walking games

In reflecting on our reading and the games we played this week, I’m thinking a lot about the role of walking as exploration and the theory of dérive. I’m interesting in putting these ideas together primarily because I wonder if we can think about these two games – and others like it – as a kind of digital, solo dérive.

As Debord notes in the introduction, “Dérives involve playful-constructive behavior and awareness of psychogeographical effects, and are thus quite different from the classic notions of journey or stroll.” It strikes me that games also involve this kind of psychogeographical awareness, especially in something like Obra Dinn. In the game, the time warp mechanic takes us deeper into the past and the character’s lives, but also changes the way we interact with each space. One thing I experimented with while I was playing was to just keep going farther and farther into the past, passing from one memory into a deeper one, even if the memories were from different chapters of the game. This left me profoundly disoriented in terms of time and location, and made it harder for me to piece together the identities and events I was watching. This also reminds me of the quote that notes that a dérive might be “precisely delimited or vague” depending on the participant’s goal (Debord). Since I took a vague route through this game, it seems like my goal might have been to “emotionally disorient” myself rather than studying the terrain closely.

Playing something like Tacoma or Obra Dinn also speaks to the way that the dérive involves a “letting-go” and a “domination” of space – in some ways, we let the games guide us where to go, but we also make choices about what we want to see next. Both of these games also allow us to experience the content in different orders, depending on what paths and areas we travel to first. Again, I sometimes find this disorienting because I’m faced with so many choices and rooms to explore. In a sense, I’m overwhelmed and have to take a moment to decide where I’ll go next, or I’ll try to make a plan that makes going through the space easy. In Tacoma, I often start in the farthest rooms and work my way back, which is perhaps not how the developers intended the journey to happen. For my play through of Obra Dinn, I started by trying to follow patterns with the bodies, but then I devolved into randomly choosing paths and going as deeply into memories as I could.

Other times, though, I might base my exploration off of the first thing that attracts me, or the first thing made available to me. In Obra Dinn, the tutorial portion leads us to particular bodies, but then we can choose to explore memories from bodies around the same areas. This ties into the quote that states that “the first psychogeographical attractions discovered by dérivers may tend to fixate them around new habitual axes, to which they will constantly be drawn back.” In my first experience of Obra Dinn, I definitely felt more tied to those first bodies, but then my play style made it difficult for me to locate the “firsts” of the next chapters to tie myself to,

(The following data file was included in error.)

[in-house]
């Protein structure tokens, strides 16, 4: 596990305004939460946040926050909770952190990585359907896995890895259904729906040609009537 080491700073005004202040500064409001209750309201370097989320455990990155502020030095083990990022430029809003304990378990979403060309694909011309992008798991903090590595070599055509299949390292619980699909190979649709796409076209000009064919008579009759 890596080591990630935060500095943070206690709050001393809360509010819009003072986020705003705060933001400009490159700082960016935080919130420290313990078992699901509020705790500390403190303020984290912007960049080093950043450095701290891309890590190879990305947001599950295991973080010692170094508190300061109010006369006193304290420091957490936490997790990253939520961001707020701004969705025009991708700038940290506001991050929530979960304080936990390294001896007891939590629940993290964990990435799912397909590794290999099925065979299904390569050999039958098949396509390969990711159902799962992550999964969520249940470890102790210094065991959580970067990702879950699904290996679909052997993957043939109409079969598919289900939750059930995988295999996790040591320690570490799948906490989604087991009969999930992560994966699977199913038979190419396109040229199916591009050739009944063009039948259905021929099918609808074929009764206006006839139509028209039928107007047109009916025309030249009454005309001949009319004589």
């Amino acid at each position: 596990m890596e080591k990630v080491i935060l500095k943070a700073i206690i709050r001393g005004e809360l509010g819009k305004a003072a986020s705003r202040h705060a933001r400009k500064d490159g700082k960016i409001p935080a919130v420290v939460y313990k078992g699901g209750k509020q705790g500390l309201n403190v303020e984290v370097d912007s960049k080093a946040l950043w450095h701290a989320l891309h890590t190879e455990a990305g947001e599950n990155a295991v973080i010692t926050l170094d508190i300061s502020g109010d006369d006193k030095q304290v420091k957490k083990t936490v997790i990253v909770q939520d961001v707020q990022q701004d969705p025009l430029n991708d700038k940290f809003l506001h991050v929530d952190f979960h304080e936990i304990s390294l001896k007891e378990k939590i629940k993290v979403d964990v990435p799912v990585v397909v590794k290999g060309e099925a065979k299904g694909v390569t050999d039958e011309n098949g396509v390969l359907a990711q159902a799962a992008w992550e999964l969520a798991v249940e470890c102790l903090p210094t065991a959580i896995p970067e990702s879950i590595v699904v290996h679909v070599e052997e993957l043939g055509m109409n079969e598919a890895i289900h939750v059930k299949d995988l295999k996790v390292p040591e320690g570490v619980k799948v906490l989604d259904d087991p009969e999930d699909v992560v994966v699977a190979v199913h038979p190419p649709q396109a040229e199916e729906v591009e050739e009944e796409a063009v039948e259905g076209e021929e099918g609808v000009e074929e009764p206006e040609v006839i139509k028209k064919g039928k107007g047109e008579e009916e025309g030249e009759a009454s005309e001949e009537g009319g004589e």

I suppose in connecting the these two games with this theory of the dérive, I’m trying to think about the various ways that these experiences turn walking into a game – whether in the “real” or a game space. When we have this expansive spaces to explore coupled with the freedom of choosing what to interact with and in what order, it creates a really fascinating mix of random play and organization/strategy. This strikes me as especially applicable to these two games, which ask us to piece stories together despite sometimes encountering these parts out of order. Though games with walking often get insulted, I do think it’s interesting to gamify our experience of exploration, asking us to look at the world we travel through in new ways.

Works Cited

Debord, Guy-Ernest. “Theory of the Dérive.” http://library.nothingness.org/articles/SI/en/display/314

bleed, technique, and defamiliarization

Since the beginning of the class, I’ve been thinking about the way that ARGs can inspire us to think about our lives and daily actions in new, more creative ways. To me, the process of playing an ARG feels very much like it defamiliarizes our surroundings, especially in the mini-one we played for this class. In play, typical classroom objects and operations were gamified and thus made unfamiliar, re-training our perception. A PowerPoint becomes a trove of clues, special guests become “mysterious visitors”, and lecture becomes a constant guessing game over certain suspect phrases. I think often about how we would often message each other to point out particular words and sentences, even if those ended up not being central to the game and more likely just a part of lecture.

It’s really no surprise to me that ARGs operate in this way, since I often think that art is meant to defamiliarize our surroundings. However, in the concepts of bleed and technique, I also think it’s interesting how we can carry our new experiences and perceptions with us, not so much a process of defamiliarization but rather a re-orientation. Because bleed and technique make the boundary between ARGs/games and “reality” more fluid, I think that they can complicate typical understandings of art and defamiliarization. It’s almost like what was unfamiliar becomes familiar, integrated into our lives.